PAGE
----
Diving GBR

One of the Natural World’s Seven Wonders also happens to be a major center for the diving industry, and, of course, this is the Great Barrier Reef. Offering excellent diving conditions and visibility year round, it is clear why this is the top of every diver’s to-do list.

Great Barrier Reef, Eddy Reef off Mission Beach by Paul ToogoodQueensland, Australia makes most of its profit off of the diving/tourist industry, and the sheer number of visitors and service providers has had significant effect on the quality and price of the services provided, making a trip to the world’s greatest coral reef possible for tourists of all budgets. This industry has altered the state of the coral, but great measures are taken to maintain it, and keep it open for many more generations of divers.

As mentioned above, visibility in the Great Barrier Reef is excellent year round, and the water temperature stays around 27°C, but August to December (the Australian summer) is the best time for scuba divers planning ahead. Water currents are very mild near the coast, but anyone venturing to distant locations like Osprey Reef will find both strong currents and strong winds.

The coral remains healthy, and brimming with hundreds of schools of colorful, tropical fish. Visitors can expect to see magnificent tuna, groupers, parrot fish, barracudas, manta rays, and even docile sharks. The list goes on indefinitely. Shipwrecks that have in the course of time become dive sites are home to many different types of sea creatures as well, and diving companies enable exciting shark dives with whitetips, grey nurse sharks, silvertips, and bull sharks, as well as whale watching tours. Of these, the Yongala wreck is probably the most exciting wreck dive in the worlds.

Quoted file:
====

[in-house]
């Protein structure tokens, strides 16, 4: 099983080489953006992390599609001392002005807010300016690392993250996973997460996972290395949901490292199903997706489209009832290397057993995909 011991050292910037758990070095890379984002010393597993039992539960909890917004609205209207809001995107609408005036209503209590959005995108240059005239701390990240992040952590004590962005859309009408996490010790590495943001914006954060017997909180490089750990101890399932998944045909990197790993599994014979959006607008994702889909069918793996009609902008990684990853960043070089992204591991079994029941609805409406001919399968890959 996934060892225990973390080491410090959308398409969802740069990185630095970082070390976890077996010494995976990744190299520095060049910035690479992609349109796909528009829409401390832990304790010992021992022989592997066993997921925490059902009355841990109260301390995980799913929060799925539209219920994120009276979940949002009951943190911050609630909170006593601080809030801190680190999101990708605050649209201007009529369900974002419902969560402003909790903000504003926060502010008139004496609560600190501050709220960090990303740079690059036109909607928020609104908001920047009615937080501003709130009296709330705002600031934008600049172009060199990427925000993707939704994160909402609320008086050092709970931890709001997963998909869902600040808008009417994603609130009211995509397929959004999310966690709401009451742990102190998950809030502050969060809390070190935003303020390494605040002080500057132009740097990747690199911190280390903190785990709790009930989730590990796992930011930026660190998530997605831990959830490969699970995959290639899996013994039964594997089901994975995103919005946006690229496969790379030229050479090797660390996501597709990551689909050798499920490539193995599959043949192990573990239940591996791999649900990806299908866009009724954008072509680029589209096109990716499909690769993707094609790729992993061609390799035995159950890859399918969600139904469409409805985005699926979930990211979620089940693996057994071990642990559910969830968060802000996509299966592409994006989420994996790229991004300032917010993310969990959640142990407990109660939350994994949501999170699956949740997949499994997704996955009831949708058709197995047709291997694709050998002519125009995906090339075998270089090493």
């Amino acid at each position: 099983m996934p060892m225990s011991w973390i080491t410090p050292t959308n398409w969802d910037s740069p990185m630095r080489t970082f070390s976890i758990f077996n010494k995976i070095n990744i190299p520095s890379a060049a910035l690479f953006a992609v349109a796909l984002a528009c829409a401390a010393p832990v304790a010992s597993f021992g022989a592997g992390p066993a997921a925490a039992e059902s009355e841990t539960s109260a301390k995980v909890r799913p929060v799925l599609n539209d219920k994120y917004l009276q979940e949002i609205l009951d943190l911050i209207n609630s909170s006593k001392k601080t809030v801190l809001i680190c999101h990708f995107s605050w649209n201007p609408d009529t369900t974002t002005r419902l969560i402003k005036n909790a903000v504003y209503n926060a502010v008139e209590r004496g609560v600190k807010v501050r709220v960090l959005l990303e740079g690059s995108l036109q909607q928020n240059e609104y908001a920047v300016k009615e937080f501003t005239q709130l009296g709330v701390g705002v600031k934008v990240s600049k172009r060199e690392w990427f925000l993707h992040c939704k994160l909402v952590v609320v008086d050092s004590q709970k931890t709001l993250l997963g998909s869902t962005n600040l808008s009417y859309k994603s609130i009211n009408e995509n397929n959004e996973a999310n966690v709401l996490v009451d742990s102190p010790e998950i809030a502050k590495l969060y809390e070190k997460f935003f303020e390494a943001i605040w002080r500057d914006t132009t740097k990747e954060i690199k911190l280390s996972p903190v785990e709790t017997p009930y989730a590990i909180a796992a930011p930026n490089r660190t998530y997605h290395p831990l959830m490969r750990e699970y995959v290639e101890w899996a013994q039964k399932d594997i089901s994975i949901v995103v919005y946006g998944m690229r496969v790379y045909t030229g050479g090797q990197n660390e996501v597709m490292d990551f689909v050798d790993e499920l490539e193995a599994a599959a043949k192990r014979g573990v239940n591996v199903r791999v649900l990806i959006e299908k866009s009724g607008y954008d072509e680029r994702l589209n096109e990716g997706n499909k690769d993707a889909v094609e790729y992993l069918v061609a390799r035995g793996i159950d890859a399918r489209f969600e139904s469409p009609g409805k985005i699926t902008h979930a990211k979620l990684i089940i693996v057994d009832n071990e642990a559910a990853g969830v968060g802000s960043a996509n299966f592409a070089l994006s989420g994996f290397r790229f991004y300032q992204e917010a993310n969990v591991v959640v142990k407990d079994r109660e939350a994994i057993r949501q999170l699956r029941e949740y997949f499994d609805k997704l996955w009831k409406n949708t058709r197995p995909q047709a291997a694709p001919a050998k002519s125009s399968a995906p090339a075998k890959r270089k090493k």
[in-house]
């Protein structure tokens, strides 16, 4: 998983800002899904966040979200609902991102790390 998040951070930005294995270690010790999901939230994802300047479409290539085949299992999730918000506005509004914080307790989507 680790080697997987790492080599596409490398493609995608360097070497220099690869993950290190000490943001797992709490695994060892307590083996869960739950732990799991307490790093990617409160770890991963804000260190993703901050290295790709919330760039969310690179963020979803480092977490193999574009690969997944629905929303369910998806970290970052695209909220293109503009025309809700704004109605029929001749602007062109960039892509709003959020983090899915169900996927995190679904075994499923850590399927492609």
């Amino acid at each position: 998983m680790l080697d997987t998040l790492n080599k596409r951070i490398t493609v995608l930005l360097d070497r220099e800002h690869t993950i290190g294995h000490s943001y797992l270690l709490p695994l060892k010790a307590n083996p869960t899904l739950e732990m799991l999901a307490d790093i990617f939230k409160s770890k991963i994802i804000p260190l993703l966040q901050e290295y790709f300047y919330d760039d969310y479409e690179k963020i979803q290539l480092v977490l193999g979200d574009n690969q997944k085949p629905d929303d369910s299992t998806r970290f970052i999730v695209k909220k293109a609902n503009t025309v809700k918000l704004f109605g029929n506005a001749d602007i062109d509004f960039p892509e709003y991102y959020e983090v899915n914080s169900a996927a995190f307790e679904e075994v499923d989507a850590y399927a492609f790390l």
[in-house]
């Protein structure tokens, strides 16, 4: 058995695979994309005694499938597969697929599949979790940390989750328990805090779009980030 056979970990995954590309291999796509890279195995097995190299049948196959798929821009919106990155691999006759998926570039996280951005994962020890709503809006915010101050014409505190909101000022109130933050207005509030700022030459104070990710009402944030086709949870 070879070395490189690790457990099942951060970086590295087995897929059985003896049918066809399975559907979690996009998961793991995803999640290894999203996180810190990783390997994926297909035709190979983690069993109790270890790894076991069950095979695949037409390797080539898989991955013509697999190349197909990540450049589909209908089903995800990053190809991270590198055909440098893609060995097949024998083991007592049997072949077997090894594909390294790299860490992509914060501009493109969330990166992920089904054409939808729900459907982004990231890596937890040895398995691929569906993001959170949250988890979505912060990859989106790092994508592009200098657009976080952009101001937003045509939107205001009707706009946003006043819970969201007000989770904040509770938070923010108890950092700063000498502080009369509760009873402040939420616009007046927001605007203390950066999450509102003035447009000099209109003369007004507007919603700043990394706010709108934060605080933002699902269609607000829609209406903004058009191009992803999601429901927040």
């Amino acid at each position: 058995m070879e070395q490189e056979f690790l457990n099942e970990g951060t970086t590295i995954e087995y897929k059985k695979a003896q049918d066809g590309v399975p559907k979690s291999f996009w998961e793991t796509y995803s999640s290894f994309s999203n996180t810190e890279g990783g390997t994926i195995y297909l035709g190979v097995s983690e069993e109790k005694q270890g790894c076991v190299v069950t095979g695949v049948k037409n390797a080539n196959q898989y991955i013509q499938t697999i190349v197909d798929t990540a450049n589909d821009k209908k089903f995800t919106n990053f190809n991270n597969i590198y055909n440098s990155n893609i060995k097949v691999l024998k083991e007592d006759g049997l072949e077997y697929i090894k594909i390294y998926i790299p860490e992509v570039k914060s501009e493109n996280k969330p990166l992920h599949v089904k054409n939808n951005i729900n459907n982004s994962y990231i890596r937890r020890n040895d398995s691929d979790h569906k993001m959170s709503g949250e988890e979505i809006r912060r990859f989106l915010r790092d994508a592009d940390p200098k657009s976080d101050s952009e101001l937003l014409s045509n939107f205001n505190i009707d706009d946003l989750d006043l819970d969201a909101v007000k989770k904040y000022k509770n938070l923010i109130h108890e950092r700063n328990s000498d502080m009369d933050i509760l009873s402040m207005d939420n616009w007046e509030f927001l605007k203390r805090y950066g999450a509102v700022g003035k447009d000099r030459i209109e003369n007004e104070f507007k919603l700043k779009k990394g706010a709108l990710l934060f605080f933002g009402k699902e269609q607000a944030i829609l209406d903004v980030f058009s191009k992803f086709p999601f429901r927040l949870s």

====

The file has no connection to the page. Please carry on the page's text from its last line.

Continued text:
Getting to the Great Barrier Reef can be done in different manners, usually depending on the passengers’ budget and the time they wish to spend there. The largest part of the Great Barrier Reef is located very far from the Australian mainland, so daytrips are only available for the Outer Reef. However, most people opt to go on liveaboards, and spend almost a week sleeping, eating, and living on a boat, spending the larger part of the day performing dives at the best spots.

There are even further destinations, well worth the trip, and belonging to the Great Barrier Reef. Places like Osprey Reef are remote, and would take over a week to go to. These are clearly spots reserved for veteran divers who have come to the Land Down Under simply for the sport. Sometimes, however, dive operators organize these very distant trips via seaplane, immensely cutting travel time.

The Outer Reef, where most of the diving happens, simply due to its vicinity, is situated around 60 km from the city of Cairns (where the majority of Australian dive operators and boat charters have a base). The waters here are not as clear as the 60 m visibility you can find on Osprey Reef. In fact, the visibility here is closer to 20 m. However, the Outer Reef is an excellent place for learners who wish to acquire their Padi Open Water certification.

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